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Mom Gifts Daughter A Business Instead Of A Car For Her Sweet 16

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Every kid wants a shiny, new car for their Sweet 16th but Dedra Phillips had other plans. Her daughter Nia had actually expressed a desire for a car but the two had also talked Nia’s desire to sell lip gloss, after watching a YouTube video on how to make the product. Cars depreciate but businesses can grow and in time, provide enough capital to buy an entire lot of cars. The decision was an easy one for Ms. Phillips — Nia was gifted Ni’Abri Beauty.

On her Sweet 16 Nia was surprised with a table bearing her image and a brandname, which she and her mother had brainstormed together. There were bottles of branded lip gloss and a functional website. All Nia had to do now was hustle and she could buy her own car. It certainly wasn’t the Sweet 16 Nia had expected but undoubtedly, one that will change her life course for the better. Hustle, dedication, grind, time management, managing relationships and accounting are not skills one will learn driving a car. Running a business, however, will most definitely force Nia to learn all the above.

What Dedra did for her daughter is next level parenting. More than the government or any other influence, parents can have a direct impact on the success and future earnings of their children. Buying cars and clothes will not lead our children to prosperity. For the same amount of a pair of Jordans, we can buy our children simple tools — IG plugins, website templates, startup inventory — that will enable them to build for a lifetime. These are simple choices that we must start making for our children. Nia’s life and her prospects will differ radically from this Sweet 16th, much more than had she received a depreciating asset — a car.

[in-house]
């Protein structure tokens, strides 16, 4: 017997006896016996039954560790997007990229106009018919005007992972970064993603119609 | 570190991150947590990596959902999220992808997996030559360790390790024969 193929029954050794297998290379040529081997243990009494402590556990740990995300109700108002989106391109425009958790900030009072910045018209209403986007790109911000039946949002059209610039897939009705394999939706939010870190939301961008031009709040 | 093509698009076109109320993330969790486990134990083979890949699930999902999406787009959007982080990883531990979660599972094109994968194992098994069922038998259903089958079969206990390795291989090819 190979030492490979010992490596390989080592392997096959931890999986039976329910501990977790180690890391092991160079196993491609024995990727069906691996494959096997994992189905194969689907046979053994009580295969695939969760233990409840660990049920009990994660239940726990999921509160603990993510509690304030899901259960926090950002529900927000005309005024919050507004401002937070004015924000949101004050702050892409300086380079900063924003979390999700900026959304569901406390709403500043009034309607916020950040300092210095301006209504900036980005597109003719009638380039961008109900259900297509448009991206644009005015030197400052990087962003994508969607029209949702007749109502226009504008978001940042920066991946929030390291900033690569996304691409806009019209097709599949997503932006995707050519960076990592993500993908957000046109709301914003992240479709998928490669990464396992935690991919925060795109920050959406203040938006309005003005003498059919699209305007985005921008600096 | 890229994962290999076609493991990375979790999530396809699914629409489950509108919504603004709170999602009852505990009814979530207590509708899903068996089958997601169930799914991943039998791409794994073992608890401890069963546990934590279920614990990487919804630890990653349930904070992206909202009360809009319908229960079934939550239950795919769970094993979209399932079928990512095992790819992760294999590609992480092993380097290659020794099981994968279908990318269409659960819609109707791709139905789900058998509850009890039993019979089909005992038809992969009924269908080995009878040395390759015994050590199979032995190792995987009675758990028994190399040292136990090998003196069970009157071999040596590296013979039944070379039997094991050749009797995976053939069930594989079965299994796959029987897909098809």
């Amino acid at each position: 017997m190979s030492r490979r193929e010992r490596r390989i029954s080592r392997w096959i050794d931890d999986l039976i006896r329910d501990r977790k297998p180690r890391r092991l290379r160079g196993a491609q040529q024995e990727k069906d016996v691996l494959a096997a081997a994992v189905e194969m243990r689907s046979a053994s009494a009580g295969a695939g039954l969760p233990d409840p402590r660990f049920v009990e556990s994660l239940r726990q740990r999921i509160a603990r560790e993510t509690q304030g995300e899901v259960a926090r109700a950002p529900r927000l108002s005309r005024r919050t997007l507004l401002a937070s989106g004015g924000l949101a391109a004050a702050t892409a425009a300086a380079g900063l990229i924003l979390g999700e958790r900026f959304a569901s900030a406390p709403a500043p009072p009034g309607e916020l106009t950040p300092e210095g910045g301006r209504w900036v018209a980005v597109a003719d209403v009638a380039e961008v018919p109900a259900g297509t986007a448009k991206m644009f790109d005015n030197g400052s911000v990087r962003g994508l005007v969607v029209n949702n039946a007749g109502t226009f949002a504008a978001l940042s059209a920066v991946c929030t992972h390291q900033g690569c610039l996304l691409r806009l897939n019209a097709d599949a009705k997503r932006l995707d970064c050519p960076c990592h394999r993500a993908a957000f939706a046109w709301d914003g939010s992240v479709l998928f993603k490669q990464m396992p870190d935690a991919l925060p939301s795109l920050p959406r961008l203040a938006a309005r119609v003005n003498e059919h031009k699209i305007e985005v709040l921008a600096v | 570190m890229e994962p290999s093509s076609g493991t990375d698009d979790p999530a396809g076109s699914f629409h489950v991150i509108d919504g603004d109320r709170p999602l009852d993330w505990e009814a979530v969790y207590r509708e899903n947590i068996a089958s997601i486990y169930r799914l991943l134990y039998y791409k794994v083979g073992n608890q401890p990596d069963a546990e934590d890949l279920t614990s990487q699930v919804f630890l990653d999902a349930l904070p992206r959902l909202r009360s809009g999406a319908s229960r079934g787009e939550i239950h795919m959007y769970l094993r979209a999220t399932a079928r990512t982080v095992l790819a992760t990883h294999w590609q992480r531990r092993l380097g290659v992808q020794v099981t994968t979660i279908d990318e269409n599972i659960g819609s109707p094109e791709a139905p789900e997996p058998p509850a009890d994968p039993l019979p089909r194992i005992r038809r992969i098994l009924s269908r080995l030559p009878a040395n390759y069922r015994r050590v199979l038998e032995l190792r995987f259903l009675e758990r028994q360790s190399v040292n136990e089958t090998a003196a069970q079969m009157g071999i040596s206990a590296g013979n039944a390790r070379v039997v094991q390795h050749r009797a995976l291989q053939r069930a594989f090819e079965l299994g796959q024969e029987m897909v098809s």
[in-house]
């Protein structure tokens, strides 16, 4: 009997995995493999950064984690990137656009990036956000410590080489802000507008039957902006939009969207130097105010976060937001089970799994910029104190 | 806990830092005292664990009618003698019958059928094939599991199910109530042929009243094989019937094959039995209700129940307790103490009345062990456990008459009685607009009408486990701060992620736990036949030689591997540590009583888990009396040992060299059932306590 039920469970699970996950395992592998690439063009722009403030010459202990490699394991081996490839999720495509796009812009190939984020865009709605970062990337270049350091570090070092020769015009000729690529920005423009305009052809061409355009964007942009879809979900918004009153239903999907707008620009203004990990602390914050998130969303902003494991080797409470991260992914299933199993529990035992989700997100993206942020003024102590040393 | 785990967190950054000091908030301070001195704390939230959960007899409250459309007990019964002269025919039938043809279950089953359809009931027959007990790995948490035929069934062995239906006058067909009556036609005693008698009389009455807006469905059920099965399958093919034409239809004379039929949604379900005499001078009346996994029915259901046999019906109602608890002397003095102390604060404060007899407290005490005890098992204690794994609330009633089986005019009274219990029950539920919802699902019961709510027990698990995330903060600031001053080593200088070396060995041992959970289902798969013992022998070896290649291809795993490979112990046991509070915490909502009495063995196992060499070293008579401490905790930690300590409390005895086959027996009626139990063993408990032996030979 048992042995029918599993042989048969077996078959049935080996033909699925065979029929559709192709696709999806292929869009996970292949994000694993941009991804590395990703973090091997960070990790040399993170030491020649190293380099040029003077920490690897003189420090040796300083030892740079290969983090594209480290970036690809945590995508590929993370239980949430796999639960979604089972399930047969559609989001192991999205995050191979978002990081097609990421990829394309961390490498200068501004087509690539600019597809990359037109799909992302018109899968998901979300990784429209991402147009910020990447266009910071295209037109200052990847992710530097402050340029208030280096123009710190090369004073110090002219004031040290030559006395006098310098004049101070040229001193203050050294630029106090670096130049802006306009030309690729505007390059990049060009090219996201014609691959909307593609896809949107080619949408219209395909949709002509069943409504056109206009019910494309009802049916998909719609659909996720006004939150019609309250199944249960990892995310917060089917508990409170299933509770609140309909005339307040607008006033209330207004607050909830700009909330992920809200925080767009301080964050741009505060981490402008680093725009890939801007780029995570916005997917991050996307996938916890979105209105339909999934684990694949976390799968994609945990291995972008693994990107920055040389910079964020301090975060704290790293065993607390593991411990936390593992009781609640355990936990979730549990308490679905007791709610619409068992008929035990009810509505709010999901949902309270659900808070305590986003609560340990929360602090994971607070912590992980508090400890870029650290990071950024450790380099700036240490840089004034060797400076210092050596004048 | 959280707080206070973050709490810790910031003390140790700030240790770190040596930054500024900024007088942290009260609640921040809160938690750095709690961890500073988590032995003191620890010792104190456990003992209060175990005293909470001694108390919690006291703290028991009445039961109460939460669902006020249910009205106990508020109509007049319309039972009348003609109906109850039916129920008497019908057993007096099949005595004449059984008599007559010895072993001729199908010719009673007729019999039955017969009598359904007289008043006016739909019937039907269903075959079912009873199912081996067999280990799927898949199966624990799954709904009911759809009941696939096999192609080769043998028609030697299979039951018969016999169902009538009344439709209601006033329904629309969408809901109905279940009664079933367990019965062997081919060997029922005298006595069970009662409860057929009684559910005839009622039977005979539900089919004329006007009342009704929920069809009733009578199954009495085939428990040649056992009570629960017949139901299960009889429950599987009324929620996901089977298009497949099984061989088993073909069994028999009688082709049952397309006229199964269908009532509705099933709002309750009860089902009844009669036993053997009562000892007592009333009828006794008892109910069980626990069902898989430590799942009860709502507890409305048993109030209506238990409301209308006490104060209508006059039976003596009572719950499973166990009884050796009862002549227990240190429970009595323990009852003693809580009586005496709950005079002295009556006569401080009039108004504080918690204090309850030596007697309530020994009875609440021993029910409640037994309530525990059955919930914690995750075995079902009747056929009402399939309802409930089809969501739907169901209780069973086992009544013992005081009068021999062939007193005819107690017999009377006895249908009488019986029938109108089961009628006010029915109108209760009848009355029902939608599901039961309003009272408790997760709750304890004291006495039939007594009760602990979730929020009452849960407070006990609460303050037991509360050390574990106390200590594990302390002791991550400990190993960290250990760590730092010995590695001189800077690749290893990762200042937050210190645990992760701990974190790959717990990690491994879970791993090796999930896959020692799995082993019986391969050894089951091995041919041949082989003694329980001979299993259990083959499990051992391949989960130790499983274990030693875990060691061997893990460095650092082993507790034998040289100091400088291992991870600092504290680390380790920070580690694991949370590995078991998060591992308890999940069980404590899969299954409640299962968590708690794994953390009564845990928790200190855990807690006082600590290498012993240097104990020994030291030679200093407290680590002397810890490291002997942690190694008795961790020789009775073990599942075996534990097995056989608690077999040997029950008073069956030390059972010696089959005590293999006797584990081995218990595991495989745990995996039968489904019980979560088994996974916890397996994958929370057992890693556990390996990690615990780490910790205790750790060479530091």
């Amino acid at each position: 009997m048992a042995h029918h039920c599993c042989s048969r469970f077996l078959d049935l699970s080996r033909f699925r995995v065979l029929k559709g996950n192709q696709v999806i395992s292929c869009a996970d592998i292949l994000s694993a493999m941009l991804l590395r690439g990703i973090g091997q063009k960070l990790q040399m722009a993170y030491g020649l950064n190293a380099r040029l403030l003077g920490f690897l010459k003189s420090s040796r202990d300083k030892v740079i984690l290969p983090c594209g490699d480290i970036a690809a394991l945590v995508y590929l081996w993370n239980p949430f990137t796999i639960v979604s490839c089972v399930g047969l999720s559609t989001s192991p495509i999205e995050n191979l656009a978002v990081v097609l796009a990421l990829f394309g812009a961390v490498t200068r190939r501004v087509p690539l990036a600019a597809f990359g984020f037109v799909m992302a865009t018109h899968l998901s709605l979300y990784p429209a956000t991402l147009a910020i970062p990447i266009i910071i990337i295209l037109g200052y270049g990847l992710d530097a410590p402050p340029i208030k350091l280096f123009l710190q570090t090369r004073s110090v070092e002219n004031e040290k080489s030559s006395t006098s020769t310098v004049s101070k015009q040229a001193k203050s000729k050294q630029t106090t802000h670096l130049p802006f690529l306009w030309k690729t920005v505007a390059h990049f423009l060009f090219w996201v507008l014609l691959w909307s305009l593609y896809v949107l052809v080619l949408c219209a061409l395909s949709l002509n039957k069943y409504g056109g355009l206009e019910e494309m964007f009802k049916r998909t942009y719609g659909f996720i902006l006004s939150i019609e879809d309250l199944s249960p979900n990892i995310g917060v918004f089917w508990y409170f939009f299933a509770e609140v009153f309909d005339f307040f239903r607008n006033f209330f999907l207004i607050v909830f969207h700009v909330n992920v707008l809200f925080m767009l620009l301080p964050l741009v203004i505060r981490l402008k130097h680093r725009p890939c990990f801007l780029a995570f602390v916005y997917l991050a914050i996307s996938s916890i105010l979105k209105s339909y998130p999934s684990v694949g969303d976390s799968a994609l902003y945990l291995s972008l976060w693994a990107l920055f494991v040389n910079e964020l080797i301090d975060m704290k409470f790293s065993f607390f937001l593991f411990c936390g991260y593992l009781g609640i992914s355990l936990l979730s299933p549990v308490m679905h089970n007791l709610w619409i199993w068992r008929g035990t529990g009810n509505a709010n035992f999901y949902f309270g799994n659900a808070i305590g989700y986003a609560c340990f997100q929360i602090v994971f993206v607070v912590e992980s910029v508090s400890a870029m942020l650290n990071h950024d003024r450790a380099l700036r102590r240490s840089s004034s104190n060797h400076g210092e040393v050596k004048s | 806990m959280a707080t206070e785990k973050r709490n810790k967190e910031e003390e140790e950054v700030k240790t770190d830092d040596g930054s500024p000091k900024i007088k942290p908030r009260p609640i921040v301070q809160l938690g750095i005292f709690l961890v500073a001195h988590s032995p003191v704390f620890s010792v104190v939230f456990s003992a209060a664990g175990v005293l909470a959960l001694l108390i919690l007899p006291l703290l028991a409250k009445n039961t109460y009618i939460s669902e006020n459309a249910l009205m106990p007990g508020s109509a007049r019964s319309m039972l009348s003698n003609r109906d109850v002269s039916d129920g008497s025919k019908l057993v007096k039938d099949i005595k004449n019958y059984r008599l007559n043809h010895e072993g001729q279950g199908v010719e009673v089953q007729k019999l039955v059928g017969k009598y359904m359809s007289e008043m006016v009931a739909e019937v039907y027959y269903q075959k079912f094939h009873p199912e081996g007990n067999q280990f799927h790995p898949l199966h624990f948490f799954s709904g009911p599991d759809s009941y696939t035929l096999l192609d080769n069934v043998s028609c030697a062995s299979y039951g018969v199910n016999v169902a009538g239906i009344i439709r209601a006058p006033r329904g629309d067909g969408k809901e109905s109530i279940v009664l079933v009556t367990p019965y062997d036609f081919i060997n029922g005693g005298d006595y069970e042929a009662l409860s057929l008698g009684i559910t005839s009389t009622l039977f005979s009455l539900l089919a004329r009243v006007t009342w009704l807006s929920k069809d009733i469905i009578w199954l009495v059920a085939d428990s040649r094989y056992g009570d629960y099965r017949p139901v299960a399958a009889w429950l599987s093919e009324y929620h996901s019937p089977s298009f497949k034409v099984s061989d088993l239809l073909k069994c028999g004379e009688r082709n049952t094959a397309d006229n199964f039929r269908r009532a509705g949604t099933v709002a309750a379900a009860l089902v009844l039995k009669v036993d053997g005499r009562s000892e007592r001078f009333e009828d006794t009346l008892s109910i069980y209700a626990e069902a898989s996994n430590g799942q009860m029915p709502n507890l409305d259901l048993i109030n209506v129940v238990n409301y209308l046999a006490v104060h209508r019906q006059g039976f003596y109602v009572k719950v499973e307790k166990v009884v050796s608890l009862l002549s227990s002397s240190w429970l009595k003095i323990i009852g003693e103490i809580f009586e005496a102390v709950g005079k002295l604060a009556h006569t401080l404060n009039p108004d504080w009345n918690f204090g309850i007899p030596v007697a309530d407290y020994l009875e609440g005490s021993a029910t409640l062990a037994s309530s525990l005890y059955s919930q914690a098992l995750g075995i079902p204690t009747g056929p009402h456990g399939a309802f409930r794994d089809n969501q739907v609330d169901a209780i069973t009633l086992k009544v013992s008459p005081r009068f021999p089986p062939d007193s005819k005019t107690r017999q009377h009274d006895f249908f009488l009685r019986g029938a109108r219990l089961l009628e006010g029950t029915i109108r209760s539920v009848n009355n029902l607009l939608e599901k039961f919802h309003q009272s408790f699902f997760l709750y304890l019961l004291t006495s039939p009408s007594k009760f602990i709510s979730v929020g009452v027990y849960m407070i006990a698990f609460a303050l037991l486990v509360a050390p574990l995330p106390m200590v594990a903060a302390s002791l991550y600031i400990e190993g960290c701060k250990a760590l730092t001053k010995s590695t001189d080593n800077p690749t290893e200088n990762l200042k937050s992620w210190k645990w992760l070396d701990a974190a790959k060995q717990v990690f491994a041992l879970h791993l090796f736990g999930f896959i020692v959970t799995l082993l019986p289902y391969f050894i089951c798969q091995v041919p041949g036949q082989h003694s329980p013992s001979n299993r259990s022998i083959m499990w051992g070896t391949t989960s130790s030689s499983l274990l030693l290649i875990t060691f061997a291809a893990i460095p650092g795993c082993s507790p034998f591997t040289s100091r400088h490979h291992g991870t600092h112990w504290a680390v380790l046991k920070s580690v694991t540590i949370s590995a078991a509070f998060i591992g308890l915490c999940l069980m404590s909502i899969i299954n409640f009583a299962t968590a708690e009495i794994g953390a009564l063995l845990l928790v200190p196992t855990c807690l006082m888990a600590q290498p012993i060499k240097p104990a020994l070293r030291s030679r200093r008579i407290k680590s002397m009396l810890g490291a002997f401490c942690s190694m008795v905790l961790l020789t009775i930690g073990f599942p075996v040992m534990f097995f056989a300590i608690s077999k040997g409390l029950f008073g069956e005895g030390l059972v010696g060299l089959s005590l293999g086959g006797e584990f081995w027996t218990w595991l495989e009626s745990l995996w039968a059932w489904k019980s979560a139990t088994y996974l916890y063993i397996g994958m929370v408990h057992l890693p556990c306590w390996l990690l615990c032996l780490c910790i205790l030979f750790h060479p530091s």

What is the price of a gaming console? How much will the next limited edition tennis shoes cost? if we can afford those, we certainly can afford to set our children up with a small business. Whether the business takes off or not, the more important point is the life lessons they will learn. That, too, is good parenting. As Black people we cannot afford to wait for schools or other institutions to teach our children entrepreneurship and self determination. We must determine that we will teach and equip our children for success.

About Post Author

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D'Juan Hopewell
D'Juan Hopewell
I care about Black Power. Period. Currently working on creating jobs and funding new startups on the South Side of Chicago and writing here and there at HopewellThought.com. Follow me @HopewellThought.
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